The Government of Barbados is committed to achieving greater levels of food and nutrition security on the island.
This assurance has come from Minister of Agriculture, Food, Fisheries and Water Resource Management, Dr. David Estwick, who was speaking yesterday at the launch of the Ministry???s Food and Nutrition Security Media Campaign at its headquarters at Graeme Hall, Christ Church.
Launched under the theme ???Grow Well, Eat Well, Live Well, Right Here in Bim???, the three-year campaign complements the Barbados Food and Nutrition Security Policy and Action Plan.
Dr. Estwick said that Government had moved to undertake an implementation and development plan of its Food and Nutrition Security Policy and Action Plan, after endorsing the CARICOM Regional Food and Nutrition Security Policy in 2010 and Action Plan in 2011. The Minister revealed that the plan, which would be implemented for a 5-year period, had been submitted to Cabinet for approval.
The overall strategic objective of the Barbados Food and Nutrition Security Policy and Action Plan is to achieve the optimum degree of self-reliance that contributes to food and nutrition security. It will use a strategy that aims to maximize domestic food production, utilising indigenous raw materials and domestic human and naturals resources, and ensure that all households have sufficient resources and knowledge at all times to access adequate, safe, affordable and nutritious foods.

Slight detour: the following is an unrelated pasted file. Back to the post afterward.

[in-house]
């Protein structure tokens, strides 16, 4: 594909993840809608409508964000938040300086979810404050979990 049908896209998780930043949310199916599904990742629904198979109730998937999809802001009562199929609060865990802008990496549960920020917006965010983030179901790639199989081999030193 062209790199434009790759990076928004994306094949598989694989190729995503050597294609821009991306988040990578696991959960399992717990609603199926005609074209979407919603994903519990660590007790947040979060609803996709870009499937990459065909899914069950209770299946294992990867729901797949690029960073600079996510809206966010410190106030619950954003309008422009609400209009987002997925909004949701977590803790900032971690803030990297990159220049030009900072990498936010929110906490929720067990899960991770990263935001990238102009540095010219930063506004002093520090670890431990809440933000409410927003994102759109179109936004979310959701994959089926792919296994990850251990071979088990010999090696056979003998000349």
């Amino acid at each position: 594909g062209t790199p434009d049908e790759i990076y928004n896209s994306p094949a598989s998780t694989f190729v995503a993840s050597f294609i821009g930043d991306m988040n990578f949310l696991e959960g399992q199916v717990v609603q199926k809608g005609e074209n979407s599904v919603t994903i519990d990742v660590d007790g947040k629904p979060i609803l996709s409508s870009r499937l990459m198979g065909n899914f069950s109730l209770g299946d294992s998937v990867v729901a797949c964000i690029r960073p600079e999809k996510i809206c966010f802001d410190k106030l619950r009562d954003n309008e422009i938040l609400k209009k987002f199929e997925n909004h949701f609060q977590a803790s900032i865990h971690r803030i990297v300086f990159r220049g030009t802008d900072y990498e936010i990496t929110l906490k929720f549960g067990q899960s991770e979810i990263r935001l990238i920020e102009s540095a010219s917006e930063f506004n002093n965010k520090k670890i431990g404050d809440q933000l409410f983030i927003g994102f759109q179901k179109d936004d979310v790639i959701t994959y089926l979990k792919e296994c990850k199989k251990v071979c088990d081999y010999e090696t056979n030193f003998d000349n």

During the campaign???s first year, the focus will be on the ???Grow Well??? aspect, and the Ministry has launched the ???Grow Well School Gardening Competition???, which is geared towards primary and secondary schools. ???We cannot emphasise enough the importance of encouraging the youth to become involved in agriculture and to see the benefits of growing what we eat ???
???In order to achieve a satisfactory level of food security, we must be prepared to find new ways of doing old things, to improve on the skills and creativity of our forefathers through research, innovation and new technologies. This would go a long way in addressing the changes and challenges we encounter, such as climate change, declining food production, increased dependence on food imports, increased cost of local production, declining competitiveness of local agricultural products and increased use of unhealthy foods,??? Minister Estwick stated.